Two of the watches I was sent have coatings applied to their stainless steel base. One in a yellow gold PVD, the other in black PVD. The black case is sleek and the PVD finish appears to be of a high quality, but you naturally lose a great deal of the impact from the finishing on the stock steel version – the transitions between brushed and polished surfaces are still there, but muted. The gold is more successful in terms of its execution, but this shade of yellow gold is simply not my taste. I’d love to see future versions of this watch in red or pink gold – some of the dial colors are absolutely begging for it. 

The dials, for the most part, can be characterized as working within a contemporary version of the classic Art Deco style. Sectors are a theme here, as are circular motifs more generally. Layouts are varied and sometimes inventive, and play with concepts of symmetry and use tricks of geometry to create something visually interesting that’s also functional, legible, and thoughtful. What I mean by that is simply that these dial designs might use elements of vintage watches, for example, as a frame of reference, but it really feels like someone has deconstructed the tropes of traditional field, sector, and military issued watches into something new. 

What’s more important than the layout of any particular dial, though, is the way they are made, and the effect that imparts. None of the dials have applied elements. Instead, everything is engraved directly into the metal. Some of the dials have dramatic finishing effects, which Bespoke Watch Projects says are all hand applied, which is mighty impressive. It requires a loupe or very precise lighting to capture a lot of the detail, but it’s rewarding to take a very close look at these dials and see the little imperfections that are not actually imperfections at all, but a sign that a human being has had a hand in making them.

The “Moderna” dial

Of course, in a group of any number of watches, favorites emerge. I was struck by the Moderna dial, which features Arabic numerals arranged around the perimeter with a bullseye pattern at the center, separated by small circles at each hour. The color is a rich and earthy brown, or rust color, but a fumé effect has been applied making the outside of the dial appear near black. There’s a luster to it that I found really evocative.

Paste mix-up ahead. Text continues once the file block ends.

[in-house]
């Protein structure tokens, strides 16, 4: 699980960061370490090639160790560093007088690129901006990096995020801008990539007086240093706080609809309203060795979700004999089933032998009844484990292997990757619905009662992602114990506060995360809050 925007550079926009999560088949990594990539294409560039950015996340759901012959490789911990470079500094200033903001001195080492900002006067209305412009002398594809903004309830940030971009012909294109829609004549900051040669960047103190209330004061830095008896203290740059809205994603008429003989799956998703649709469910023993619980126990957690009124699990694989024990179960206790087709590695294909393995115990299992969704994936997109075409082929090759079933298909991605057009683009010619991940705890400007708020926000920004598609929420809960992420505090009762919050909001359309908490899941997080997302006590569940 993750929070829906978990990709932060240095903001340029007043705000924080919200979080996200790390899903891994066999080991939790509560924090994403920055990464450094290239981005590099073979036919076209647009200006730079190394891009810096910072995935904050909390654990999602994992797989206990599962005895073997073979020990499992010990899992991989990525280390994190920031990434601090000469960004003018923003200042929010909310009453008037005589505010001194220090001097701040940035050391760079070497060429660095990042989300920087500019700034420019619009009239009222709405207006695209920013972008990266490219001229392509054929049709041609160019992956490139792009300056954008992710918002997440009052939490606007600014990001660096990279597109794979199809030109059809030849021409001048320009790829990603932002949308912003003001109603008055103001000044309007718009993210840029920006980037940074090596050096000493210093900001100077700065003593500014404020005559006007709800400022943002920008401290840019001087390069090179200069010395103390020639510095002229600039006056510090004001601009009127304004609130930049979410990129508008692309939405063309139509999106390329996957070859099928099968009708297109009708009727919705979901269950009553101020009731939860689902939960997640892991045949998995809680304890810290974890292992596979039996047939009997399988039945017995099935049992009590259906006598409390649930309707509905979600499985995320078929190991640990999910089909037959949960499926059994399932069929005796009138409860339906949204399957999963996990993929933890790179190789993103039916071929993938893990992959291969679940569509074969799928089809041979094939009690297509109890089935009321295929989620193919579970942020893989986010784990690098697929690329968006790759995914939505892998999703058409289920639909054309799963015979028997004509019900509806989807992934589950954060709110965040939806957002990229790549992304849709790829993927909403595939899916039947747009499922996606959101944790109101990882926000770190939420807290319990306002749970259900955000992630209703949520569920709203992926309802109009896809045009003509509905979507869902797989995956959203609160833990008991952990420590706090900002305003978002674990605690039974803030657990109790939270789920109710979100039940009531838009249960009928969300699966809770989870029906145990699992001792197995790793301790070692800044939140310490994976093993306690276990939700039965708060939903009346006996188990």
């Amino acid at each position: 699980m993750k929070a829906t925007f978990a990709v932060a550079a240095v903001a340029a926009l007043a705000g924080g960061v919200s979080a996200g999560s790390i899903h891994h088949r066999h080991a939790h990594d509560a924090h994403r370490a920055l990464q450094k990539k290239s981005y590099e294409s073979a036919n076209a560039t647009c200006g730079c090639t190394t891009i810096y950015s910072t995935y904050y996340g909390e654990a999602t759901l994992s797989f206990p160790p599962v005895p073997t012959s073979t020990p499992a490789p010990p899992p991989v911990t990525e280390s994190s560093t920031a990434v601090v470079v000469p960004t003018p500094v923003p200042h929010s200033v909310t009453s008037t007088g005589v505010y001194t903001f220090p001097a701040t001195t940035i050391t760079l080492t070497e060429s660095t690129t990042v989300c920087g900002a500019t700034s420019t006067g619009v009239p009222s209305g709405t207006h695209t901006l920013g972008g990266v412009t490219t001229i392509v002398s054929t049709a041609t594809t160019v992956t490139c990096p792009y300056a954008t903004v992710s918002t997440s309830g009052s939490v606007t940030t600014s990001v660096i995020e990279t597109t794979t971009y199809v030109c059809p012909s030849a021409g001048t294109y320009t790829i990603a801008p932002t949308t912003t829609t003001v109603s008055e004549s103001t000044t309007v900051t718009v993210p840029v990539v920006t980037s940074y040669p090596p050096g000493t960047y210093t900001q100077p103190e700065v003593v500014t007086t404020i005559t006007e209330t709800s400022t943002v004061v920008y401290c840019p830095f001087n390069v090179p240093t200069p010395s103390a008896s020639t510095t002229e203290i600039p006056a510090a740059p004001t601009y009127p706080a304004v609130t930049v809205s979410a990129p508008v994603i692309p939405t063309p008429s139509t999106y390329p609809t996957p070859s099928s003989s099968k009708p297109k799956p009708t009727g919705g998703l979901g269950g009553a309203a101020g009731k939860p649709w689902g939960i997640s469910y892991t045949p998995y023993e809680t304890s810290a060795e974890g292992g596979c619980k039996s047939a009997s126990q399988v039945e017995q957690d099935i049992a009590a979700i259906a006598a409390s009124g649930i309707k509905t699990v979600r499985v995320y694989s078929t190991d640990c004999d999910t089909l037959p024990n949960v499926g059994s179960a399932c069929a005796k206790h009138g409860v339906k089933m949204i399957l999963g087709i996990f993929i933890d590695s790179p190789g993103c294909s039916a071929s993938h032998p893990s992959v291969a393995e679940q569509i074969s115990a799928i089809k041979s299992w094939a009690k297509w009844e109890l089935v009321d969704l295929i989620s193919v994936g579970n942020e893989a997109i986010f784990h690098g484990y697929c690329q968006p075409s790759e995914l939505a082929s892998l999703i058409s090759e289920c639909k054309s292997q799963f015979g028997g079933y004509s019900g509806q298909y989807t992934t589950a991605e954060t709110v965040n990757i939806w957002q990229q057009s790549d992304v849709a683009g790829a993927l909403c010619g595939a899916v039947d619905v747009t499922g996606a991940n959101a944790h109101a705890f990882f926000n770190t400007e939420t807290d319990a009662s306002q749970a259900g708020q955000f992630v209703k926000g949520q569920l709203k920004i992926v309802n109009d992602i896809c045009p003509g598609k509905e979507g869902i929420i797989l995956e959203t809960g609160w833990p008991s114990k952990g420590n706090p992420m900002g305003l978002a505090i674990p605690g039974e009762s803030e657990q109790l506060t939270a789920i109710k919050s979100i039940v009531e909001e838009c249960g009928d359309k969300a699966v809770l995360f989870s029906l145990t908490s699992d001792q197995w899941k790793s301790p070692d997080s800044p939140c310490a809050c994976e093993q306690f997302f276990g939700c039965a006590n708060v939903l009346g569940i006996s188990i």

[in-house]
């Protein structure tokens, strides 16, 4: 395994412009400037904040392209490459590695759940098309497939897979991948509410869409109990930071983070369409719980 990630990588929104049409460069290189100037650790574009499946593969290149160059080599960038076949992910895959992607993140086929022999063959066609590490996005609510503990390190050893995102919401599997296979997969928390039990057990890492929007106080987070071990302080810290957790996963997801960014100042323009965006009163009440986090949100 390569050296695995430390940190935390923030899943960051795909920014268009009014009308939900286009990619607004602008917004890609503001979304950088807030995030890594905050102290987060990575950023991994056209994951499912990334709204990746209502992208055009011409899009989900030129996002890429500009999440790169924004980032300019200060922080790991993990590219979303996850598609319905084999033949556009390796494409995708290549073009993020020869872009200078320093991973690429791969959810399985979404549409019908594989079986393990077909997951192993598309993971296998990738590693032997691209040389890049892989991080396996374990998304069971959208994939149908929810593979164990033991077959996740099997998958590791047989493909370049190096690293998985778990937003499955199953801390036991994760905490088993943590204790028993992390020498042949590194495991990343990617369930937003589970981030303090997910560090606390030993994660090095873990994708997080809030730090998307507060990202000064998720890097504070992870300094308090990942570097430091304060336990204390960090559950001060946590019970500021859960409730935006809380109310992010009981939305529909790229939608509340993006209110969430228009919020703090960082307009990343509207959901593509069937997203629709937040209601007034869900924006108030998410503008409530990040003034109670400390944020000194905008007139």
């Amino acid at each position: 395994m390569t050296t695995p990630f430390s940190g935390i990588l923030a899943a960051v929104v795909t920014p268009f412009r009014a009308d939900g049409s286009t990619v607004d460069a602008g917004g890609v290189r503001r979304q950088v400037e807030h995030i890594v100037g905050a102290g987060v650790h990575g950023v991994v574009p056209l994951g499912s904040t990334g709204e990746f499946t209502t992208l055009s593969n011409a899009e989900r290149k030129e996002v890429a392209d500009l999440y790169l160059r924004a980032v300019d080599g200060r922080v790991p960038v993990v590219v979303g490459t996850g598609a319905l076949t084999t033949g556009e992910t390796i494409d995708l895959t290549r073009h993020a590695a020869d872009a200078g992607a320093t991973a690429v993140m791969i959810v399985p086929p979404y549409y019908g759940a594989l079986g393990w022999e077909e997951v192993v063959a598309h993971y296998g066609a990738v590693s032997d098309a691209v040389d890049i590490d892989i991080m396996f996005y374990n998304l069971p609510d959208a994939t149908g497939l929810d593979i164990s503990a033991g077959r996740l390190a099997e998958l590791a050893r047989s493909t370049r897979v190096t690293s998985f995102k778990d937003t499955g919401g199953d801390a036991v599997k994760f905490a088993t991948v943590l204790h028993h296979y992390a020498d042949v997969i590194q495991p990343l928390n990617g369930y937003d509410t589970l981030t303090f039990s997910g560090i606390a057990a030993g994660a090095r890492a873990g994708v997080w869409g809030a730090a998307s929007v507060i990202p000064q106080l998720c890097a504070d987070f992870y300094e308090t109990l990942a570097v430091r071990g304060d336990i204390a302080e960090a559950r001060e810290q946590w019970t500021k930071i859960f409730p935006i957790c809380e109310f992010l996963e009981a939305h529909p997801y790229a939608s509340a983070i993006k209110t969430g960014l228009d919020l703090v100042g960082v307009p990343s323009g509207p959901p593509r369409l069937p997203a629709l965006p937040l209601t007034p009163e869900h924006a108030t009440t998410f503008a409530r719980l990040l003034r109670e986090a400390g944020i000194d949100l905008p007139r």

The one dial that stole the show for me, though, was the aforementioned “Modèle Nu” Radial Dial in blue. I don’t normally go for dials without any markings (I like to have some level of precision in time telling, at least when setting the watch) but this one deserves to be unencumbered with numerals or markings for the hours or minutes. It has a swirling quality to it that is like looking at a closeup of something photographed by the James Webb telescope. This dial, more than the others, feels like a small piece of art that just happens to be part of a watch. I don’t know that it’s all that functional, but it’s striking and feels unique within the larger Bespoke Watch Projects collection. 

The Modèle Nu dial

There’s a metallic quality to these dials that is really special. They look like pieces of hardware, and evidence of machining and hand finishing can be found in the microscopic patterns that emerge when you look at the watch under a loupe or catch them in just the right light. They impart a real feeling of craft and feel homemade in the best possible way. Perhaps the most surprising thing about them is the way they communicate depth. On most dials this is done through applied dial furniture, but on the Intaglio dials, with everything engraved, the dials are naturally flatter. Still, the work is precise enough that you get a subtle three dimensional effect when you examine them closely, and when color is used it is uniformly rich.

All of the watches sent to me for review purposes are powered by an ETA 2824 automatic movement, a caliber that surely needs no introduction at this point. It’s worth noting, however, that when building out a custom watch on the Bespoke Watch Projects website, customers can choose between an ETA or a comparable STP 1-11 movement. They all have screw down crowns and a full 200 meters of water resistance, so there’s some genuine practicality here that shouldn’t go unnoticed. 

Bespoke Watch Projects offers something genuinely unique in the microbrand space. While it’s possible to tweak a watch bought off the shelf, I’m not aware of any other options that result in a watch of this quality that provides for so many customization options. If the design language is appealing to you, you’re going to end up with something that you’ll enjoy, whether you go with one of John’s readymade watches that are ready to ship today, or something that involves more customization. For me, a fully customized watch still feels like a commitment that I’m not sure I’m ready to make. But if the watches John sent me are any indication, leaving it to a professional isn’t such a bad option. Bespoke Watch Projects

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Zach is a native of New Hampshire, and he has been interested in watches since the age of 13, when he walked into Macy’s and bought a gaudy, quartz, two-tone Citizen chronograph with his hard earned Bar Mitzvah money. It was lost in a move years ago, but he continues to hunt for a similar piece on eBay. Zach loves a wide variety of watches, but leans toward classic designs and proportions that have stood the test of time. He is currently obsessed with Grand Seiko.